Copyright 1995 Reed Business Information, Inc. --This text refers to an out of print or unavailable edition of this title.

Product Details

  • Series: Star Trek Series
  • Paperback: 208 pages
  • Publisher: Harper Paperbacks; 1st HarperPerennial Ed edition (September 25, 1996)
  • Language: English
  • ISBN-10: 0060977108
  • ISBN-13: 978-0060977108
  • Product Dimensions: 7.3 x 6.5 x 0.5 inches
  • Shipping Weight: 6.4 ounces
  • Average Customer Review: 4.3 out of 5 stars  See all reviews (100 customer reviews)
  • Amazon Best Sellers Rank: #1,154,075 in Books (See Top 100 in Books)

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Customer Reviews

Most Helpful Customer Reviews
61 of 65 people found the following review helpful
Format:Paperback
Did you know that many of the world's best physicists like to watch Star Trek, and then discuss what's right and wrong about the science displayed? Well, apparently they do.
Drawing on contacts within the scientific community and on-line bulletin boards, Professor Krauss has written a sprightly review of what physicists think about when they see these shows. He translates these observations into simple concepts that the average reader should be able to follow, assuming an interest in Star Trek or science.
As a non-scientist, I had always assumed that 70 percent of the "science" on a Star Trek show was just so much imagination. The reason I thought that was because I could see so many obvious errors (seeing phaser light in space, hearing sounds in space, effects occurring too soon on the space ship, holograms acting like they were made of matter, and permanent worm holes) based on what little I knew. Was I ever surprised to find out that these obvious errors were the bulk of all the errors in the shows!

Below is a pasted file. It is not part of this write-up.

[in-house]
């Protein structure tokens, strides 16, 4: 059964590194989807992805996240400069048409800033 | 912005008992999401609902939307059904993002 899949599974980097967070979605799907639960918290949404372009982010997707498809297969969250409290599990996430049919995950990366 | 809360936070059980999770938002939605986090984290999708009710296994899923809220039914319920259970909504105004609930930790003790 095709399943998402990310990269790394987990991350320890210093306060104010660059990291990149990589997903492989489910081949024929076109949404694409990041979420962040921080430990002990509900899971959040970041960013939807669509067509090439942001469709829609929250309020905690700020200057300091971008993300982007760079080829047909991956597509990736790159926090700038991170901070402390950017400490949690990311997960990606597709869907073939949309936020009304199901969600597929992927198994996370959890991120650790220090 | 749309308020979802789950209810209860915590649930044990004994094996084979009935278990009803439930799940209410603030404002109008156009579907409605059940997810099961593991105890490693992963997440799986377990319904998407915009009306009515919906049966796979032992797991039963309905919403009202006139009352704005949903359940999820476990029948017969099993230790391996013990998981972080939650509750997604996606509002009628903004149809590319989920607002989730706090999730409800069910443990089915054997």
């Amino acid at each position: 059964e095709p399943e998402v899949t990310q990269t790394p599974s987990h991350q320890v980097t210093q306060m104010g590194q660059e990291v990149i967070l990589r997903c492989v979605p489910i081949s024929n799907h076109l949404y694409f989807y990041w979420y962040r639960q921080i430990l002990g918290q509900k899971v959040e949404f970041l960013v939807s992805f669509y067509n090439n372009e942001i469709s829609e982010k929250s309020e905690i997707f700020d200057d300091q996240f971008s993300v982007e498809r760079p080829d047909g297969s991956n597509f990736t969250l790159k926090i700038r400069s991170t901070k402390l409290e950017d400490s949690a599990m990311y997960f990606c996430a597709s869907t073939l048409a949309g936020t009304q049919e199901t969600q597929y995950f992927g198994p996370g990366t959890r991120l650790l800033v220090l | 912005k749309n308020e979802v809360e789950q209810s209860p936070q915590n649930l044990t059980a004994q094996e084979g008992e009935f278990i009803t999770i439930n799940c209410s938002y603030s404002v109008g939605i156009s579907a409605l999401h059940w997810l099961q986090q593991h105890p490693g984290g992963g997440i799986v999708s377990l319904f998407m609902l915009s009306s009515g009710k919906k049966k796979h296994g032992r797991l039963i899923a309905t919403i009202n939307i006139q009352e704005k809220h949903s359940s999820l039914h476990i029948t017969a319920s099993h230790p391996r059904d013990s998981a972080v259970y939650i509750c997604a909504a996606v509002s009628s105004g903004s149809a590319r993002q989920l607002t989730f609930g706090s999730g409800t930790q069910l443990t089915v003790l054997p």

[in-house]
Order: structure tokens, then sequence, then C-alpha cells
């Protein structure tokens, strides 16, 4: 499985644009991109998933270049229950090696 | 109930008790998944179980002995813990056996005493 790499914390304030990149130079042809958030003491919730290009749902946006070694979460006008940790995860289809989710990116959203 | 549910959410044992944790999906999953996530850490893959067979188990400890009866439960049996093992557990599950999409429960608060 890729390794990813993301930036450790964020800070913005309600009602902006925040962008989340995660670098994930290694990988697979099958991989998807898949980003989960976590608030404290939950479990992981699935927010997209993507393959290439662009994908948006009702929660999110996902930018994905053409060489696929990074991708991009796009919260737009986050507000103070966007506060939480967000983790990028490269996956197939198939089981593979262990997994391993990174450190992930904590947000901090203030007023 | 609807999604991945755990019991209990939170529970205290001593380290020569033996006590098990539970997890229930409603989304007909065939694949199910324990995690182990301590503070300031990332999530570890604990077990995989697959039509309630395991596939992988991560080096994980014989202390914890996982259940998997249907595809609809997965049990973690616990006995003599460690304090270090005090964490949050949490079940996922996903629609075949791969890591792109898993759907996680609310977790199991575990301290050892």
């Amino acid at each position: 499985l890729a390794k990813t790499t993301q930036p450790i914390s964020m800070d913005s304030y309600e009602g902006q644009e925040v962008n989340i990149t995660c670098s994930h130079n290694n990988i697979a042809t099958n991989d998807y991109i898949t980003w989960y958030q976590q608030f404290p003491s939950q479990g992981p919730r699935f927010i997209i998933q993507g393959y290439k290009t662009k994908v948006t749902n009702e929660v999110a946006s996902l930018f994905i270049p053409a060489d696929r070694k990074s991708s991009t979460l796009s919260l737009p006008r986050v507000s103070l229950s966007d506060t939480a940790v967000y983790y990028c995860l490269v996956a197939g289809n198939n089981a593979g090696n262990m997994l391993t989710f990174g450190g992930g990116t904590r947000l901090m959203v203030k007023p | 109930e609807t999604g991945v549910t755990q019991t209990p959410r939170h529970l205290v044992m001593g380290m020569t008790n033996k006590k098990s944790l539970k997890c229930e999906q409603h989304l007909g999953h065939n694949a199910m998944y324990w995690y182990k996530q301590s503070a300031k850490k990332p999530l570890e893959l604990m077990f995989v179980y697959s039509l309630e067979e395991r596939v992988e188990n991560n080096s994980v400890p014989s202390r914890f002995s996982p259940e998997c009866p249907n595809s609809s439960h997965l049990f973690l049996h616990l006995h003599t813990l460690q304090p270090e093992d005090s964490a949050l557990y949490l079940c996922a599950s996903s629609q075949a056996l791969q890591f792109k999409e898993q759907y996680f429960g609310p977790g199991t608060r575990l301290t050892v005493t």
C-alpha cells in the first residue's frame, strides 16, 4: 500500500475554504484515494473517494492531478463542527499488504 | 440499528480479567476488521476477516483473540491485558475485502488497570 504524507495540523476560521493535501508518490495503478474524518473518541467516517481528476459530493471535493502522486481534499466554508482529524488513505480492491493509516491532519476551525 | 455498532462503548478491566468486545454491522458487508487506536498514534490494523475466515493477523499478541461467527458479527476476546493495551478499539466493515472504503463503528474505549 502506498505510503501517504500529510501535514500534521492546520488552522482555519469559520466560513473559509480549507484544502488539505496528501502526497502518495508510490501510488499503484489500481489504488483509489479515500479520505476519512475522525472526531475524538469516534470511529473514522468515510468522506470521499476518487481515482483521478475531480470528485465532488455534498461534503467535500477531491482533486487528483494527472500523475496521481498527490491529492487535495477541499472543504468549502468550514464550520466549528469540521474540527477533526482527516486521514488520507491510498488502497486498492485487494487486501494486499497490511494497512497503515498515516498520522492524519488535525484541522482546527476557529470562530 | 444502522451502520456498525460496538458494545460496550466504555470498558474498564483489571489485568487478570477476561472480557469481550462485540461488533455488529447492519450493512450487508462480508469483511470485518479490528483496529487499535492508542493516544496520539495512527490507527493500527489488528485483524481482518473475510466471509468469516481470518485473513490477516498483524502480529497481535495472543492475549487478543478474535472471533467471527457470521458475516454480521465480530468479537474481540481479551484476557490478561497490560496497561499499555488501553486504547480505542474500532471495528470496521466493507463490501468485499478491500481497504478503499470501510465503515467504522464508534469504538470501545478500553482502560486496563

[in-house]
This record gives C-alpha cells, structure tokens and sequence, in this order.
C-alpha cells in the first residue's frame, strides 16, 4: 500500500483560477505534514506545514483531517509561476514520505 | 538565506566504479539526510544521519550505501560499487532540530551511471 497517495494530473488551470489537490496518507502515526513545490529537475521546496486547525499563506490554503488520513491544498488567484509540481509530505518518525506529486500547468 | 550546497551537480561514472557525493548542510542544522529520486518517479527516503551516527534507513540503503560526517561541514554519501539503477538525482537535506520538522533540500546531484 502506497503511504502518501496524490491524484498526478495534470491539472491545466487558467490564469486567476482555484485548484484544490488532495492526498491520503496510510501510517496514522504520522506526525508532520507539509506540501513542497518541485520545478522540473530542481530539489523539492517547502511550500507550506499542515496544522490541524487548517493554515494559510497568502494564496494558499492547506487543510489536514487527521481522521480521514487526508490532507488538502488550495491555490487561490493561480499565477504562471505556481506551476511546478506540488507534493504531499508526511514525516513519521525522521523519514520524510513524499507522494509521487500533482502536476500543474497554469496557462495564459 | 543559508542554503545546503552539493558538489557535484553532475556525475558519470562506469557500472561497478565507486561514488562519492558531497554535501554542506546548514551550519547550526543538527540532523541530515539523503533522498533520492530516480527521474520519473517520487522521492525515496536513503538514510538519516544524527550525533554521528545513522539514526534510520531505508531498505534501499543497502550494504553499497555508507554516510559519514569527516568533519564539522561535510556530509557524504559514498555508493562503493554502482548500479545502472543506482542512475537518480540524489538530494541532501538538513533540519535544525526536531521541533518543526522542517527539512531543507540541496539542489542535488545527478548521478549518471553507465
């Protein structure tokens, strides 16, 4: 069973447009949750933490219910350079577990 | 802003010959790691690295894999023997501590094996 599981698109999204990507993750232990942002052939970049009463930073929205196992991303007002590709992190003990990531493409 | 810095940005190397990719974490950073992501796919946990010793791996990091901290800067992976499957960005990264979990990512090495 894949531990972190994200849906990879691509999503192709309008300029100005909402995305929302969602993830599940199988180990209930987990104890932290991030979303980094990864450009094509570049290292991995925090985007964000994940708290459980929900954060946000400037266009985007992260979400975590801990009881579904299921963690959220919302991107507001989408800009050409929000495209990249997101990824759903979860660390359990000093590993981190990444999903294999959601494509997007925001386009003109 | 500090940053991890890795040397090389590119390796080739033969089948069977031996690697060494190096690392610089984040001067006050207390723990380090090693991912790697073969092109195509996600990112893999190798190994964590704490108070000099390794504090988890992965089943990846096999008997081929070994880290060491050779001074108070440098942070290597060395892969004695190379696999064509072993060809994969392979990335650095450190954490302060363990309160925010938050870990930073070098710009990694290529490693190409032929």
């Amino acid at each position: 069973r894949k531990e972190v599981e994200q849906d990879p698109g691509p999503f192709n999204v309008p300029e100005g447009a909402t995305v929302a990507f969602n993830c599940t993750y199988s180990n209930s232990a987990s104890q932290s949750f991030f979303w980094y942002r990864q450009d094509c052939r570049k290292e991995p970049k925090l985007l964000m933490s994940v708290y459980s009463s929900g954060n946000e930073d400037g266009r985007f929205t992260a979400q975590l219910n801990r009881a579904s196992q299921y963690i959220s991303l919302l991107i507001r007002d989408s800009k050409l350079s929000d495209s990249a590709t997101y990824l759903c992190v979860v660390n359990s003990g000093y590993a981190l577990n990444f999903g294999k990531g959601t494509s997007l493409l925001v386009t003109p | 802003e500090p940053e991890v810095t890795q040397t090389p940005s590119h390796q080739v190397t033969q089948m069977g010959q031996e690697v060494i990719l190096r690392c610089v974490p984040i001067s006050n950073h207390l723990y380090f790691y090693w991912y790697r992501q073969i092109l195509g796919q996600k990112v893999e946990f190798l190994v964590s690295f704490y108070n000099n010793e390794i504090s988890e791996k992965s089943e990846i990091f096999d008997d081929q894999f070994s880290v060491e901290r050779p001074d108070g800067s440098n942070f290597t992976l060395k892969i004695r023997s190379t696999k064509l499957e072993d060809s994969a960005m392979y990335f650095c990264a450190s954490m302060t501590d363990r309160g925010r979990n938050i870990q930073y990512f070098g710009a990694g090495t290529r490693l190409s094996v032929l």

Apparently the writers have been working closely with scientifically knowledgeable people to keep what is covered reasonably possible . . . along with some poetic license.
The physics of cosmology are fascinating, but I can quickly get lost in matching quantum mechanics to general relativity and so forth. I was also pleasantly surprised to see that I could follow the arguments much better when they used a familiar Star Trek episode as a reference. Like the child who learns math when it involves counting his or her own money, I can learn physics more easily when it relates to Star Trek. Very nice!
The book takes a look at the common Star Trek features like warp drive, transporters, replicators, phasers, sensors, subspace communications, and tractor beams.
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34 of 36 people found the following review helpful
4.0 out of 5 stars Fun and enlightening November 15, 1998
Format:Hardcover
As both a Star Trek (old series) fan and popular science reader, I was greatly intrigued to see Lawrence Krauss' The Physics of Star Trek at my local bookstore. Often disappointed by past efforts to connect to the bandwagon of popular culture, I was delighted at how learned, clear, yet sprightly Krauss' short book was. In the first part, Krauss attempts nothing less than an explanation of Newtonian physics, general and special relativity, and other physics concepts to explain warp drives, tractor beams, wormholes, and other Star Trek staples that -- under the laws of physics as we now understand them -- are probably impossible. Subsequent chapters address and deconstruct the transporter beam, warp drive, etc. The clarity and humor of Krauss' writing is just wonderful. Perhaps the most amusing chapter is the last, in which Krauss lists his "top ten" Star Trek scientific bloopers -- events, plot devices, and the like that just could not occur. Because he is a trekker, Krauss does not treat these foibles with contempt or ridicule; as a scientist and writer, he ably outlines those errors.